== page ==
3D printing the future is here now, check out these 10 new amazing designs!
So what is actually available with 3D printing now
Face: Now you can actually print the face only a mother could love and give her the perfect present. Artist Heather Dewey-Hagborg took samples of people’s DNA from gum, hair and cigarette butts left in public places, and created 3D portraits based on their genetic makeup. The printed result isn’t an exact copy of the real person’s face, but it’s a pretty cool (and creepy) way of combining art and science.
Dress: This drafty-looking dress is made of a lightweight, flexible material. Modeled by Burlesque dancer Dita Von Teese, this nylon dress was printed by Shapeways and designed on an iPad by Michael Schmidt and Frances Bitoni. It’s made up of thousands of components that were printed to fit her body exactly, and based on the Fibonacci sequences of numbers.
Shoes: This pair of 3D printed high heels called Morphogenesis was designed by Pauline Van Dongen and made out of laser sintered nylon. She collaborated with Freedom Of Creation on the design which won a ‘Most Creative Collection’ award at the Mittelmoda 2010 event.It comes in different colors and truly defines the future of 3D printed accessories.
Cast: When Jake Evill, a recent graduate of Victoria University in New Zealand, broke his hand, he felt that his plaster cast was “archaic,” so he created a breathable, lightweight, recyclable, and washable exoskeleton that mimics the body’s trabecular, the small honeycomb-like structure that makes up your inner bone structure. The cast lets in plenty of air, which prevents that stuffy, itchy feeling.
Bike: While it doesn’t look exactly like a regular bike, the slick design would work to get you from point A to B. Durability may seem like an issue, but the bike is made from a nylon powder and claims to have the strength of a steel or aluminum bike while weighing 65% less.
Jewelry: Forget metal-smithing! Now designers can simply print their bling.This intricate bracelet is also available for sale at Shapeways, and designed by user nervoussystem. It can be printed in plastic and stainless steel, and is a top seller on Shapeways.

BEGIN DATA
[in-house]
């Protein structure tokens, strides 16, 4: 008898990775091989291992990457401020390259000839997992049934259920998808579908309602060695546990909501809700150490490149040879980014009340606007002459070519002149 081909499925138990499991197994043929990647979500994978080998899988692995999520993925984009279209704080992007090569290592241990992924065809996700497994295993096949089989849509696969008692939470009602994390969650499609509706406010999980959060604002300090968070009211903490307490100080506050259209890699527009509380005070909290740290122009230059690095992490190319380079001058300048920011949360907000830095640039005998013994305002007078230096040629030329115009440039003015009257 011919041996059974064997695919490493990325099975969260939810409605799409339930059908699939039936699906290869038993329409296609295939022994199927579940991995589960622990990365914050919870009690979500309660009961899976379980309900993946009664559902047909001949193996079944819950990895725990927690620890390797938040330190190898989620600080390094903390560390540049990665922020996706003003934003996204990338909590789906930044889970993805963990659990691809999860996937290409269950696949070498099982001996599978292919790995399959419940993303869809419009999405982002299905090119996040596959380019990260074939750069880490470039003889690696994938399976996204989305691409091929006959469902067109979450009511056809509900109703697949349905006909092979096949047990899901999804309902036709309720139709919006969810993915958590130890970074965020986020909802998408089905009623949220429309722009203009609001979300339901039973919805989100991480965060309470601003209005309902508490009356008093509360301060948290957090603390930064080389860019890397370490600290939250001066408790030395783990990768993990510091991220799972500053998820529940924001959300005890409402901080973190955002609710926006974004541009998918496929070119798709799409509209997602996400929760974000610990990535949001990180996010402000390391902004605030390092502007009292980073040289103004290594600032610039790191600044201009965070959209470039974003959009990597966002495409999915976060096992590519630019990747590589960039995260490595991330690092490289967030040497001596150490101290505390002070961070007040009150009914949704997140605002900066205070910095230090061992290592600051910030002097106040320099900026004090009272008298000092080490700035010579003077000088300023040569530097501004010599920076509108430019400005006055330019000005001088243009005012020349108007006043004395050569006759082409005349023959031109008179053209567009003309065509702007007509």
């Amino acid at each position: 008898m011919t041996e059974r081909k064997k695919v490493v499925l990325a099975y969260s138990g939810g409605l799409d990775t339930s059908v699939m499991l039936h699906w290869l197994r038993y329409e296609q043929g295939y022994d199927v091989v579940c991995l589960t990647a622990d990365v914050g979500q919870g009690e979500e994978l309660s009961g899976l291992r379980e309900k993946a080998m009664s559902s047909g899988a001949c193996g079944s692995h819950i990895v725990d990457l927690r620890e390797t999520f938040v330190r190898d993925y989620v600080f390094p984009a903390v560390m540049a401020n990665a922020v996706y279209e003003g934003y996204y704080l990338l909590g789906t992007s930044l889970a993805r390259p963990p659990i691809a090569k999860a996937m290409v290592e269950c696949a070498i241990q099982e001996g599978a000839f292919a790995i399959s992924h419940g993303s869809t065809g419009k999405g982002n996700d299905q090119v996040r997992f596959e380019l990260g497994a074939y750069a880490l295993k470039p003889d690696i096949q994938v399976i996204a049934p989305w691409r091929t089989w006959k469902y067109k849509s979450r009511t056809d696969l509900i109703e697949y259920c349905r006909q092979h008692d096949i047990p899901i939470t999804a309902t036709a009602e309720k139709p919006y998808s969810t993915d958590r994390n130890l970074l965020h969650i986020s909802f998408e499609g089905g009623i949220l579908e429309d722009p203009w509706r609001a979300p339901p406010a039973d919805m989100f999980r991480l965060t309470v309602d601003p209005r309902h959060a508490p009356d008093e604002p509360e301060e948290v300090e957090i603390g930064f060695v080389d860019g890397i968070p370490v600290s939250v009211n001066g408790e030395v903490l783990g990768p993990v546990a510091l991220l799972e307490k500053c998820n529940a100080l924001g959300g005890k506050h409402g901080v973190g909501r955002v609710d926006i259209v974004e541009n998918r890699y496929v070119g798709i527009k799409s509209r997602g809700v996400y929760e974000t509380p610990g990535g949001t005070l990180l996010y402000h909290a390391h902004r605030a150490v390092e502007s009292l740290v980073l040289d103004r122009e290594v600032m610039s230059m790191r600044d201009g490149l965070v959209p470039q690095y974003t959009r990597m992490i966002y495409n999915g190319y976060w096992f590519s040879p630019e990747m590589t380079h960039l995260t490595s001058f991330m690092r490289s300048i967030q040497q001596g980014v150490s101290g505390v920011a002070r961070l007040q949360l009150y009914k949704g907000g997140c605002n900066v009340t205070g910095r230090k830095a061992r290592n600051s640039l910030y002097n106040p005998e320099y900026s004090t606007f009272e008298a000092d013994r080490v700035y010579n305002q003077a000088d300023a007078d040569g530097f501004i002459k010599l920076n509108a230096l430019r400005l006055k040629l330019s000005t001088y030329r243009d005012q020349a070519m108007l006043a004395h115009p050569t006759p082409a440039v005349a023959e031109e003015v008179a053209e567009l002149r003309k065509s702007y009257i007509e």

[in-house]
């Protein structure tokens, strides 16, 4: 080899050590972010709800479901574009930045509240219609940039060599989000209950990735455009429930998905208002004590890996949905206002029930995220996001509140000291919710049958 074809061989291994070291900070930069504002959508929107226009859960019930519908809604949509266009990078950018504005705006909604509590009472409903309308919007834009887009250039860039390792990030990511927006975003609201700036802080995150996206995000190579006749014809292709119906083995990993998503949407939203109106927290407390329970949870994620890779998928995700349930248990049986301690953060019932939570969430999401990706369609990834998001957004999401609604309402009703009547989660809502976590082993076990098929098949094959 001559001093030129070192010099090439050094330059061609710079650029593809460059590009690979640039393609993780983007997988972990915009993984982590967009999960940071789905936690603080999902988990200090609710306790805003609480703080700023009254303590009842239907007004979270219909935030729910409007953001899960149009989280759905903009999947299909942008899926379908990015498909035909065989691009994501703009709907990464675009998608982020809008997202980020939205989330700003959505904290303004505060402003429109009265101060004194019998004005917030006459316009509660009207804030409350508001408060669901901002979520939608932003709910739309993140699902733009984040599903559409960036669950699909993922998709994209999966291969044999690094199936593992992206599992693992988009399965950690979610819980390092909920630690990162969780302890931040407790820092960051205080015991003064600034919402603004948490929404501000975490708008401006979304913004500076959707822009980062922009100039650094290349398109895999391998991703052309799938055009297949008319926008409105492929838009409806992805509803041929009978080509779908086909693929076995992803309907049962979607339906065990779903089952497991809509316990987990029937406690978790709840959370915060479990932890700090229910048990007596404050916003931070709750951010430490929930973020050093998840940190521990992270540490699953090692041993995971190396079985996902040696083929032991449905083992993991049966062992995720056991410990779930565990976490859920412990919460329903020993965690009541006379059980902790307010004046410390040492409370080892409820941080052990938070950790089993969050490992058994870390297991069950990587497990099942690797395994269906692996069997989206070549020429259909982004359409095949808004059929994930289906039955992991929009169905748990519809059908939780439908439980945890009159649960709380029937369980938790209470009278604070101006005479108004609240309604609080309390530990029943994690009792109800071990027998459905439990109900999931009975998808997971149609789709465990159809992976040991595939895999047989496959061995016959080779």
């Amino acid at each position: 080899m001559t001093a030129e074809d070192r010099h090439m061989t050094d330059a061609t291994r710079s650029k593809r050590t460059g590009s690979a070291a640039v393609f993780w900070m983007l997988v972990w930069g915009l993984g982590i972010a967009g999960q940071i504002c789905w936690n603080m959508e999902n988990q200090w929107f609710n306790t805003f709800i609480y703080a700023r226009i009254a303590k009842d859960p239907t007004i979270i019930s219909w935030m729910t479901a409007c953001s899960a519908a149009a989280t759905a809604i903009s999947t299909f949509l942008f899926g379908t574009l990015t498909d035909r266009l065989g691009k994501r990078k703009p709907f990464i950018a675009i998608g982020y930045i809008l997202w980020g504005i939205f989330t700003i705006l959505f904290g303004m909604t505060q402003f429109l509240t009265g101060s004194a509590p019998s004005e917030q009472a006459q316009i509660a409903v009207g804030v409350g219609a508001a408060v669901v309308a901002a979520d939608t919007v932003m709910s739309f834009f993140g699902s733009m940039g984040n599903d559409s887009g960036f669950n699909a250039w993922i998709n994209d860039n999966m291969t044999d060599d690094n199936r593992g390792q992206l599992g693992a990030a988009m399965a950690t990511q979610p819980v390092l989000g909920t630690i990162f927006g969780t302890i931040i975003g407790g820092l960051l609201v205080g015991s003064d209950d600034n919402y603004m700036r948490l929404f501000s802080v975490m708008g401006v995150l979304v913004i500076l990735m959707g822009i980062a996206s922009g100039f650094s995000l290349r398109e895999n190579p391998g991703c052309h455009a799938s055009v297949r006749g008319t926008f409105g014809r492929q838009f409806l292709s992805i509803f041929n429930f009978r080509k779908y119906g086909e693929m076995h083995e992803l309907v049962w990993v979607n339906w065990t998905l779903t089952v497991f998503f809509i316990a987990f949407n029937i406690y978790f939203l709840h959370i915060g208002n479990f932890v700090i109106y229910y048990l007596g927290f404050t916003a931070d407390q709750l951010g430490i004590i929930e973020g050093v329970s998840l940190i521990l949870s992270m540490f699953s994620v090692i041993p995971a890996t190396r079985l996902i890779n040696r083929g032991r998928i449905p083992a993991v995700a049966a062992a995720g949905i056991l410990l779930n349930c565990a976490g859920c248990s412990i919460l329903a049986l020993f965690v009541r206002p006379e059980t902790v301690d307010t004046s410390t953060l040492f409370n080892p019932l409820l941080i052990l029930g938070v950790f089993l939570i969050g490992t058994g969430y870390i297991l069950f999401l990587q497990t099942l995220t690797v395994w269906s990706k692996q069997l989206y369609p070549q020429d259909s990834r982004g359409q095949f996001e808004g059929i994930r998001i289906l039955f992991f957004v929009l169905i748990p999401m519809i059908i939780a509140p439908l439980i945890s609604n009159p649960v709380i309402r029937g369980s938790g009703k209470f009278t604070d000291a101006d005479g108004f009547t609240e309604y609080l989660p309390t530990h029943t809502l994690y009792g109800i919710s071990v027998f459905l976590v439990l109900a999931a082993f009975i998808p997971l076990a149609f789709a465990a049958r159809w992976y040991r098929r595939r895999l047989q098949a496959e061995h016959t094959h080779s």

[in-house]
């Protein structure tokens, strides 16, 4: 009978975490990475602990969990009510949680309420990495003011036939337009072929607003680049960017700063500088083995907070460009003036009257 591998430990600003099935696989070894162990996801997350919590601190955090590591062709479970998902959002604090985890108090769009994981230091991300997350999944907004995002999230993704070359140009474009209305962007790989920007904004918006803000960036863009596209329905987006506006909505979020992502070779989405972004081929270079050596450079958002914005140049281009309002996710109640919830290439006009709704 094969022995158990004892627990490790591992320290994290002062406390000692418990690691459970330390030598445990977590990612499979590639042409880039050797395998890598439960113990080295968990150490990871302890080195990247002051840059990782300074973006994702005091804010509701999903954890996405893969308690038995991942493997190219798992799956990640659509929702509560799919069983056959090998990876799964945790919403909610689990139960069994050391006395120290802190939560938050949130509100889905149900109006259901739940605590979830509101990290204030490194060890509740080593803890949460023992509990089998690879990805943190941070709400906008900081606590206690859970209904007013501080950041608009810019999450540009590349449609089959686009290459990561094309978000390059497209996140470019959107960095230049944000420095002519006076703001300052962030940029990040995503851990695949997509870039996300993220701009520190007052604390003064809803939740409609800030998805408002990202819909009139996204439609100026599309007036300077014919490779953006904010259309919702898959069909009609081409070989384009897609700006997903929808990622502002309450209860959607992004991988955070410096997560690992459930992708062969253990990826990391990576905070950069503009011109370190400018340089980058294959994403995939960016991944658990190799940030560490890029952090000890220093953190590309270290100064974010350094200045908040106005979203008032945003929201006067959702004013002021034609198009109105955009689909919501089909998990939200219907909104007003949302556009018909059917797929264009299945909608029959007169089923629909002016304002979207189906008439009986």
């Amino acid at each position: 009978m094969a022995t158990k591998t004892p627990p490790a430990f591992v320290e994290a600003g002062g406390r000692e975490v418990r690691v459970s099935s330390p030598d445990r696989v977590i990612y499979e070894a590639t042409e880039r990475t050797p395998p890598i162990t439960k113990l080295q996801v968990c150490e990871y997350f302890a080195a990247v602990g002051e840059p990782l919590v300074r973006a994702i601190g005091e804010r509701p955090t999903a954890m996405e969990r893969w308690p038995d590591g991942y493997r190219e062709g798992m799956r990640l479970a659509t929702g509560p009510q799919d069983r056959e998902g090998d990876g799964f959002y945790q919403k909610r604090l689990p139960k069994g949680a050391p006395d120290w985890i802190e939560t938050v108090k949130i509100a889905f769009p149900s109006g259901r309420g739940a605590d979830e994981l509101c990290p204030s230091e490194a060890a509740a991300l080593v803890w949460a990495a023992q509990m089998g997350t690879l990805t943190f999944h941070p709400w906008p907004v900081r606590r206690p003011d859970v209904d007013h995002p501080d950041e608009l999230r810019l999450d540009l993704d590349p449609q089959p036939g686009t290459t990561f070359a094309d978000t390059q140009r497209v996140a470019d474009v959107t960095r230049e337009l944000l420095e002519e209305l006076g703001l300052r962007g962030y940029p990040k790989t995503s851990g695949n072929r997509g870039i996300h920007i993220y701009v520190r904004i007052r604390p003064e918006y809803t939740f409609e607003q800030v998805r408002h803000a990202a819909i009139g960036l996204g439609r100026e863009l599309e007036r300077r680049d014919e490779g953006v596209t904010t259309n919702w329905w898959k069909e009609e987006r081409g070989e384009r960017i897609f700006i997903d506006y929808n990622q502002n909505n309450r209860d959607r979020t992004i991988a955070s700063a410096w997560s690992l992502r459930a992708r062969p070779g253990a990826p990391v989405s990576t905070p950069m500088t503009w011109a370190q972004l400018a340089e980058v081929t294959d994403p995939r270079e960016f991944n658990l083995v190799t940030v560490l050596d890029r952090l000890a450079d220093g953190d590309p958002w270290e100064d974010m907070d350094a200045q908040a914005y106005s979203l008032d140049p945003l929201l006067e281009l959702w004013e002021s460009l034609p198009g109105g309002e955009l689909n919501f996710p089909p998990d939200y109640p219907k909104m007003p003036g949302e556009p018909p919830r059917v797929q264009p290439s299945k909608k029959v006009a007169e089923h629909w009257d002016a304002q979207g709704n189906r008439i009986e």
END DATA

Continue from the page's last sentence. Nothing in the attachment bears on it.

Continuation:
Guitar: Sounds great but looks very different what a great way to show off your rock skills.
Coffee Cups: These are espresso coffee cups printed out of Glazed Ceramics. The printing process takes almost a full day, and the One Cup a Day project aims to design and create 30 unique cups in 30 days.
Jaw Bone: This custom prosthetic was printed from titanium powder with a lightweight porous structure, like real bones. The patient who needed it was able to talk normally with this new jaw minutes after waking up from surgery. 3D printing is going to be huge in the medical field, where individualized parts can be printed based on scans of patients’ bodies.
Cars: Can you see the resemblance? Maybe not yet, but you will soon. Ivan Sentch, a programmer in Auckland, New Zealand, started printing a replica of a 1961 series II Aston Martin DB4, piece by piece, at his home. He’s been working on the project off-and-on since Christmas of last year, and is now finished with around 72% of the body. Once finished, he’ll make a fiberglass mold of the print.
About 3D Printing
For methods of applying a 2D image on a 3D surface, see pad printing. For methods of printing 2D parallax stereograms that seem 3D to the eye, see lenticular printing and holography.
Additive manufacturing or 3D printing is a process of making a three-dimensional solid object of virtually any shape from a digital model. 3D printing is achieved using an additive process, where successive layers of material are laid down in different shapes. 3D printing is also considered distinct from traditional machining techniques, which mostly rely on the removal of material by methods such as cutting or drilling (subtractive processes).
A materials printer usually performs 3D printing processes using digital technology. The first working 3D printer was created in 1984 by Chuck Hull of 3D Systems Corp. Since the start of the 21st century there has been a large growth in the sales of these machines, and their price has dropped substantially. According to Wohlers Associates, a consultancy, the market for 3D printers and services was worth $2.2 billion worldwide in 2012, up 29% from 2011.
The 3D printing technology is used for both prototyping and distributed manufacturing with applications in architecture, construction (AEC), industrial design, automotive, aerospace, military, engineering, civil engineering, dental and medical industries, biotech (human tissue replacement), fashion, footwear, jewelry, eyewear, education, geographic information systems, food, and many other fields. It has been speculated that 3D printing may become a mass market item because open source 3D printing can easily offset their capital costs by enabling consumers to avoid costs associated with purchasing common household objects.